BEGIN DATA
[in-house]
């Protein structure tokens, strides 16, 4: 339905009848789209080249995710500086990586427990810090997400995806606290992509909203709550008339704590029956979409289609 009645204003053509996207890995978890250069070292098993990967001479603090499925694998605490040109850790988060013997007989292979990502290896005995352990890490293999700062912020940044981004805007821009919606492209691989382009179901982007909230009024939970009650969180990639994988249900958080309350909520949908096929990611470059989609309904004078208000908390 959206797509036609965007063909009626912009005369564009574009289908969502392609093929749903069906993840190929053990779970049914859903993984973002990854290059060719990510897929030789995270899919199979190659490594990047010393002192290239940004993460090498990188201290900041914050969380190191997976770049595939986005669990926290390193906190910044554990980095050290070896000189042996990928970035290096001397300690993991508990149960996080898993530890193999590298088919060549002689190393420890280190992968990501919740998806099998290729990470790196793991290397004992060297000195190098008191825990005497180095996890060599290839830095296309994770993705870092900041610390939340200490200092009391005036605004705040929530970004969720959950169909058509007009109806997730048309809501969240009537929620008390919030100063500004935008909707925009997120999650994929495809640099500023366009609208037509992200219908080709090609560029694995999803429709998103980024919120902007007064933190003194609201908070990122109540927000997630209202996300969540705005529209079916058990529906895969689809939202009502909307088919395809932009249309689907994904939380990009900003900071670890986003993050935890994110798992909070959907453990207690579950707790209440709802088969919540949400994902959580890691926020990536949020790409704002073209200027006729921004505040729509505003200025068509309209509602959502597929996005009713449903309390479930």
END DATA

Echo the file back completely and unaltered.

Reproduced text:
[in-house]
């Protein structure tokens, strides 16, 4: 339905009848789209080249995710500086990586427990810090997400995806606290992509909203709550008339704590029956979409289609 009645204003053509996207890995978890250069070292098993990967001479603090499925694998605490040109850790988060013997007989292979990502290896005995352990890490293999700062912020940044981004805007821009919606492209691989382009179901982007909230009024939970009650969180990639994988249900958080309350909520949908096929990611470059989609309904004078208000908390 959206797509036609965007063909009626912009005369564009574009289908969502392609093929749903069906993840190929053990779970049914859903993984973002990854290059060719990510897929030789995270899919199979190659490594990047010393002192290239940004993460090498990188201290900041914050969380190191997976770049595939986005669990926290390193906190910044554990980095050290070896000189042996990928970035290096001397300690993991508990149960996080898993530890193999590298088919060549002689190393420890280190992968990501919740998806099998290729990470790196793991290397004992060297000195190098008191825990005497180095996890060599290839830095296309994770993705870092900041610390939340200490200092009391005036605004705040929530970004969720959950169909058509007009109806997730048309809501969240009537929620008390919030100063500004935008909707925009997120999650994929495809640099500023366009609208037509992200219908080709090609560029694995999803429709998103980024919120902007007064933190003194609201908070990122109540927000997630209202996300969540705005529209079916058990529906895969689809939202009502909307088919395809932009249309689907994904939380990009900003900071670890986003993050935890994110798992909070959907453990207690579950707790209440709802088969919540949400994902959580890691926020990536949020790409704002073209200027006729921004505040729509505003200025068509309209509602959502597929996005009713449903309390479930």